New vehicle prices were mostly flat overall year-over-year as increases and cuts balanced each other out.
Kelley Blue Book noted that the average transaction price for a new vehicle in August was up only $42 compared to the same time last year to $48,451.
The group credited higher inventory levels and increased incentives holding year-over-year price gains in check.
Luxury vehicle prices dropped 3.3 per cent thanks to big cuts made by Tesla. The EV automaker dropped prices upwards of 20 per cent from $65,688 to $53,376 on average.
Incentives for EVs in August made up 8.1 per cent of average transaction prices.
“After a tumultuous last few years in the automotive marketplace, now we are seeing new-vehicle pricing trends hold steady,” said Rebecca Rydzewski, research manager at Cox Automotive. “Dealers and automakers are feeling price pressure, and with high auto loan rates and growing inventory levels, new-vehicle prices seem to have hit a ceiling, at least for now.”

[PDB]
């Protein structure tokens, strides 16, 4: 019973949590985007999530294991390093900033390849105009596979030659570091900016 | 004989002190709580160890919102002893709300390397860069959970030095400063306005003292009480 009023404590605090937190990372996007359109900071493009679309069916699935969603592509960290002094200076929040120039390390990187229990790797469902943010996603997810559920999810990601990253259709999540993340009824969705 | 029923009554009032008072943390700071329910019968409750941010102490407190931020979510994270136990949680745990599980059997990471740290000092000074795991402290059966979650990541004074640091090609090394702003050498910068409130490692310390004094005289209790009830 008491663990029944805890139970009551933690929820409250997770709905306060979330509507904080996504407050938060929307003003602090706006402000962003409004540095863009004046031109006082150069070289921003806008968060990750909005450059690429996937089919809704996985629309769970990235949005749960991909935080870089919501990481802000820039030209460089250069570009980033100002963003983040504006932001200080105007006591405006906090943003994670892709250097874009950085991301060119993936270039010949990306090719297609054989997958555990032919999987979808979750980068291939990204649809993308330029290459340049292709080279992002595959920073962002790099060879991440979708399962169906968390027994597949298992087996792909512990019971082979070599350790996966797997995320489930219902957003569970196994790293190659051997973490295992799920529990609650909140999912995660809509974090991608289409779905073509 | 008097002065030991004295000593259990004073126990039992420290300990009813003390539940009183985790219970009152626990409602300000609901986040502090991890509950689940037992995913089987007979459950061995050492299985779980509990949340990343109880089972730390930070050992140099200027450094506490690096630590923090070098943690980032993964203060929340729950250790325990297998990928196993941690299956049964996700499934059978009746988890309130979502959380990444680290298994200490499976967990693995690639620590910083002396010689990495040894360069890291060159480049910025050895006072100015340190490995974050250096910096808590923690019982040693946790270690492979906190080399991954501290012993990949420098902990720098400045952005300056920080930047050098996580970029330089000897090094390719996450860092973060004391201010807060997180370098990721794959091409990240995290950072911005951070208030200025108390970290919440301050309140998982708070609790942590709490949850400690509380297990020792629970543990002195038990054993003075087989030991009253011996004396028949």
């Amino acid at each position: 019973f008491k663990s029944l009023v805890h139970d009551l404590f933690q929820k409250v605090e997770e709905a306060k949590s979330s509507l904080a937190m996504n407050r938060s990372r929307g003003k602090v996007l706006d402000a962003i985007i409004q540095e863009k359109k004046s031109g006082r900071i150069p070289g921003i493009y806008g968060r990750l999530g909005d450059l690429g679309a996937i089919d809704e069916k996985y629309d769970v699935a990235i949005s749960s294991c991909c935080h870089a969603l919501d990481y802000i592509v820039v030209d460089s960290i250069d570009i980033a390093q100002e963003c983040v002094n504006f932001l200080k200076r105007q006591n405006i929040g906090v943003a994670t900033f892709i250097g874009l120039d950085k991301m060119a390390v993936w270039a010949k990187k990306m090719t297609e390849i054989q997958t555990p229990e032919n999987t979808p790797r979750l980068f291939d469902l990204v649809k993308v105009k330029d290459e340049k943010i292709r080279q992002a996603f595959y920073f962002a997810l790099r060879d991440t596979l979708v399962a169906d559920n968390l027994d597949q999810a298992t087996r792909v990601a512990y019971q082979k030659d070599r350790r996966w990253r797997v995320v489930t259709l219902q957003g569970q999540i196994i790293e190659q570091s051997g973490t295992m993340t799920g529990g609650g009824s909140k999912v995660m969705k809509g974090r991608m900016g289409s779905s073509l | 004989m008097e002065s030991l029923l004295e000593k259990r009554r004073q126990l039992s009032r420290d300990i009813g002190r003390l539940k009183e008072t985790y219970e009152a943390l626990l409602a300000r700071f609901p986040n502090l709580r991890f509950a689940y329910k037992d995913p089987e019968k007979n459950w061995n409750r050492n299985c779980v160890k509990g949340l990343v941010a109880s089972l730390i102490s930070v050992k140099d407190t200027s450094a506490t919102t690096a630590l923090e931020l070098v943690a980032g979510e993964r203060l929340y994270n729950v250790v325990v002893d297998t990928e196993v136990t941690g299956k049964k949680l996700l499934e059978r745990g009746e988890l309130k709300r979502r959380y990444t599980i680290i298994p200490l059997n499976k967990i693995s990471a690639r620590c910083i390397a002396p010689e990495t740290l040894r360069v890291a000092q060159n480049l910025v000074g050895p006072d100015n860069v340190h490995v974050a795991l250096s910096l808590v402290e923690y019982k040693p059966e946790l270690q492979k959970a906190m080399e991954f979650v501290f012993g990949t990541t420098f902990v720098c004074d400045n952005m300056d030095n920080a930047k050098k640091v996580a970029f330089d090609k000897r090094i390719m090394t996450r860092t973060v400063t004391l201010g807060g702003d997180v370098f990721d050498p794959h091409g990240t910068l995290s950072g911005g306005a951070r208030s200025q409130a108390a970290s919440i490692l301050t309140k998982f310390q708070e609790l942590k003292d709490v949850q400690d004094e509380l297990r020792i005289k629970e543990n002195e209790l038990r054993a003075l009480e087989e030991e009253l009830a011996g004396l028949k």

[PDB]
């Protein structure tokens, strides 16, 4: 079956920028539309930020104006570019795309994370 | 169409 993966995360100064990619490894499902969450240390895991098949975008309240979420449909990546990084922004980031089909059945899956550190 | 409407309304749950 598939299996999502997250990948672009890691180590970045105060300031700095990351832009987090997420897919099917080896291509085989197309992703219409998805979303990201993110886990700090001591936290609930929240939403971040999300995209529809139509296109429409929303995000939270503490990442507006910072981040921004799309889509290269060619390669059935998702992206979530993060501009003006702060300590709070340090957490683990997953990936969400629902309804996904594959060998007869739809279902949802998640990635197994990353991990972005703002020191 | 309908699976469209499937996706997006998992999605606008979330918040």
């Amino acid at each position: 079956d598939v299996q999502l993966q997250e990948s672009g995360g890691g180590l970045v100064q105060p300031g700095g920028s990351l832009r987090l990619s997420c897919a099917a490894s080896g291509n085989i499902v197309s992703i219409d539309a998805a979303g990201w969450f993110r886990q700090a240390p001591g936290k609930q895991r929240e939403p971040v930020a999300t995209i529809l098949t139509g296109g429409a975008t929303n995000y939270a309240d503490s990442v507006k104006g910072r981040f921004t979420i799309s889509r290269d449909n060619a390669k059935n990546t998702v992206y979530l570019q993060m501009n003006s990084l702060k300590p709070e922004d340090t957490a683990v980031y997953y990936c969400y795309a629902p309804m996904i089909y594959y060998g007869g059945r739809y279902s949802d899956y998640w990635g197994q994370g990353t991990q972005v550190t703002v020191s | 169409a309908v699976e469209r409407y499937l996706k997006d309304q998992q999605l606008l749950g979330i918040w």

The Q3 2023 Cox Automotive Dealers Sentiment Index, franchised automobile dealers have declining expectations for EV sales in the coming months.
“Dealers are realizing this is not going to be an easy road in the short term, especially for some brands. However, the pressure dealers feel is from over-supply rather than a lack of demand. I see this as a natural speed bump and an expected part of growth,” said Cox Automotive chief economist Jonathan Smoke. “The No. 1 issue for consumers is price, and that’s a barrier even to considering an electric vehicle. As an economist, I can confidently predict that surplus inventory and increased competition will eventually drive down prices, which will help with EV consideration and adoption.”